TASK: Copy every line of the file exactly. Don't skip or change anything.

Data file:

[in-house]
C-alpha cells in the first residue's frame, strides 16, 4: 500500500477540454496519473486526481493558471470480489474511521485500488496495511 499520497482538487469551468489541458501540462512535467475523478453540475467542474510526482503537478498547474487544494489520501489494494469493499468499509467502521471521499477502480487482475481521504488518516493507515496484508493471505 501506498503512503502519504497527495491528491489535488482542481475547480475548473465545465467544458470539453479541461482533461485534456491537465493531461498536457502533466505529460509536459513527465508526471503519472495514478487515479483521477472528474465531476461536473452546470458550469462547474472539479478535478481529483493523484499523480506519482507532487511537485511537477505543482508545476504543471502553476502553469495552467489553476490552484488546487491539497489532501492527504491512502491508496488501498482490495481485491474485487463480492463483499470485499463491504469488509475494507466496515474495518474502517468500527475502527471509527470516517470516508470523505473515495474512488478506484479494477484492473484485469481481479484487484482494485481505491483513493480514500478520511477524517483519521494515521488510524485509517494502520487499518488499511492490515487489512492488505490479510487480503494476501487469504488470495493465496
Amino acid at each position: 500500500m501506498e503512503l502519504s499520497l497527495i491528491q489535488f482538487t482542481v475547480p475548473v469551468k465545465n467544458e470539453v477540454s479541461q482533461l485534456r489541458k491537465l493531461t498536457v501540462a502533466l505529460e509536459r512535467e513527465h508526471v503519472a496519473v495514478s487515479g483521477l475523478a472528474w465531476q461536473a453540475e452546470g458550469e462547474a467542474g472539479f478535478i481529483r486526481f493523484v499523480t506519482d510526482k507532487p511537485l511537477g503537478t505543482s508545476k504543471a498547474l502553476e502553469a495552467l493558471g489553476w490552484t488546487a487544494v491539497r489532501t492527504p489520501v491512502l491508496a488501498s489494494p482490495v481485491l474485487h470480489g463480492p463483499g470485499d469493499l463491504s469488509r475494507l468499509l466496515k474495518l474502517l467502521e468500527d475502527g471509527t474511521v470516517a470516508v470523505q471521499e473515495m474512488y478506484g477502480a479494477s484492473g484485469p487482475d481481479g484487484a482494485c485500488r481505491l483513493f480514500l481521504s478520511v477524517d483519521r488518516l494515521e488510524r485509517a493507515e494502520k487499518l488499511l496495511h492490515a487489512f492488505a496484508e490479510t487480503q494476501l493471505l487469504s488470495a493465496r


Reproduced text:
[in-house]
C-alpha cells in the first residue's frame, strides 16, 4: 500500500477540454496519473486526481493558471470480489474511521485500488496495511 499520497482538487469551468489541458501540462512535467475523478453540475467542474510526482503537478498547474487544494489520501489494494469493499468499509467502521471521499477502480487482475481521504488518516493507515496484508493471505 501506498503512503502519504497527495491528491489535488482542481475547480475548473465545465467544458470539453479541461482533461485534456491537465493531461498536457502533466505529460509536459513527465508526471503519472495514478487515479483521477472528474465531476461536473452546470458550469462547474472539479478535478481529483493523484499523480506519482507532487511537485511537477505543482508545476504543471502553476502553469495552467489553476490552484488546487491539497489532501492527504491512502491508496488501498482490495481485491474485487463480492463483499470485499463491504469488509475494507466496515474495518474502517468500527475502527471509527470516517470516508470523505473515495474512488478506484479494477484492473484485469481481479484487484482494485481505491483513493480514500478520511477524517483519521494515521488510524485509517494502520487499518488499511492490515487489512492488505490479510487480503494476501487469504488470495493465496
Amino acid at each position: 500500500m501506498e503512503l502519504s499520497l497527495i491528491q489535488f482538487t482542481v475547480p475548473v469551468k465545465n467544458e470539453v477540454s479541461q482533461l485534456r489541458k491537465l493531461t498536457v501540462a502533466l505529460e509536459r512535467e513527465h508526471v503519472a496519473v495514478s487515479g483521477l475523478a472528474w465531476q461536473a453540475e452546470g458550469e462547474a467542474g472539479f478535478i481529483r486526481f493523484v499523480t506519482d510526482k507532487p511537485l511537477g503537478t505543482s508545476k504543471a498547474l502553476e502553469a495552467l493558471g489553476w490552484t488546487a487544494v491539497r489532501t492527504p489520501v491512502l491508496a488501498s489494494p482490495v481485491l474485487h470480489g463480492p463483499g470485499d469493499l463491504s469488509r475494507l468499509l466496515k474495518l474502517l467502521e468500527d475502527g471509527t474511521v470516517a470516508v470523505q471521499e473515495m474512488y478506484g477502480a479494477s484492473g484485469p487482475d481481479g484487484a482494485c485500488r481505491l483513493f480514500l481521504s478520511v477524517d483519521r488518516l494515521e488510524r485509517a493507515e494502520k487499518l488499511l496495511h492490515a487489512f492488505a496484508e490479510t487480503q494476501l493471505l487469504s488470495a493465496r